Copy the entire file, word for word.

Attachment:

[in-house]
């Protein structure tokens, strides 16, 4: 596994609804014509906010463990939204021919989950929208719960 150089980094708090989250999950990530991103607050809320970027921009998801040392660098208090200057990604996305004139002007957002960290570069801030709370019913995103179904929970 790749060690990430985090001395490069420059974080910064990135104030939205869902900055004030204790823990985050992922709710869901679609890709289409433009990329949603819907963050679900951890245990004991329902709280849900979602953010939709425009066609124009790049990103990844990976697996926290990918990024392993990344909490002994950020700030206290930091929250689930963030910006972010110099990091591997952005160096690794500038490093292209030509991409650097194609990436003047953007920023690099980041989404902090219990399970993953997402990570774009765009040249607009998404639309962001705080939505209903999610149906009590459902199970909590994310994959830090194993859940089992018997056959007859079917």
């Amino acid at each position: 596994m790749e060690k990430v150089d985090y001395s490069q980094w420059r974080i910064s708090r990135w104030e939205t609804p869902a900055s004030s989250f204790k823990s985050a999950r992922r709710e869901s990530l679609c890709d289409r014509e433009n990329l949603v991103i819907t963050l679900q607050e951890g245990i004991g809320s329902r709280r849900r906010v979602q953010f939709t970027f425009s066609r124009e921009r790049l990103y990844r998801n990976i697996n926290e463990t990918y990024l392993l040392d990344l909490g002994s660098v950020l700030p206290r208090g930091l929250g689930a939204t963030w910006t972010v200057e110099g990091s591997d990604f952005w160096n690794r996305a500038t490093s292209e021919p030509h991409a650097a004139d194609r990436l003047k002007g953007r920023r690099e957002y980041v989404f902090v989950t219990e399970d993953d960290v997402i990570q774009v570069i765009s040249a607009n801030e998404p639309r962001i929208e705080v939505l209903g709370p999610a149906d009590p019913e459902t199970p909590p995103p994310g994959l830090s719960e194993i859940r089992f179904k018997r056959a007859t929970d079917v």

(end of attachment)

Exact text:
[in-house]
């Protein structure tokens, strides 16, 4: 596994609804014509906010463990939204021919989950929208719960 150089980094708090989250999950990530991103607050809320970027921009998801040392660098208090200057990604996305004139002007957002960290570069801030709370019913995103179904929970 790749060690990430985090001395490069420059974080910064990135104030939205869902900055004030204790823990985050992922709710869901679609890709289409433009990329949603819907963050679900951890245990004991329902709280849900979602953010939709425009066609124009790049990103990844990976697996926290990918990024392993990344909490002994950020700030206290930091929250689930963030910006972010110099990091591997952005160096690794500038490093292209030509991409650097194609990436003047953007920023690099980041989404902090219990399970993953997402990570774009765009040249607009998404639309962001705080939505209903999610149906009590459902199970909590994310994959830090194993859940089992018997056959007859079917």
């Amino acid at each position: 596994m790749e060690k990430v150089d985090y001395s490069q980094w420059r974080i910064s708090r990135w104030e939205t609804p869902a900055s004030s989250f204790k823990s985050a999950r992922r709710e869901s990530l679609c890709d289409r014509e433009n990329l949603v991103i819907t963050l679900q607050e951890g245990i004991g809320s329902r709280r849900r906010v979602q953010f939709t970027f425009s066609r124009e921009r790049l990103y990844r998801n990976i697996n926290e463990t990918y990024l392993l040392d990344l909490g002994s660098v950020l700030p206290r208090g930091l929250g689930a939204t963030w910006t972010v200057e110099g990091s591997d990604f952005w160096n690794r996305a500038t490093s292209e021919p030509h991409a650097a004139d194609r990436l003047k002007g953007r920023r690099e957002y980041v989404f902090v989950t219990e399970d993953d960290v997402i990570q774009v570069i765009s040249a607009n801030e998404p639309r962001i929208e705080v939505l209903g709370p999610a149906d009590p019913e459902t199970p909590p995103p994310g994959l830090s719960e194993i859940r089992f179904k018997r056959a007859t929970d079917v």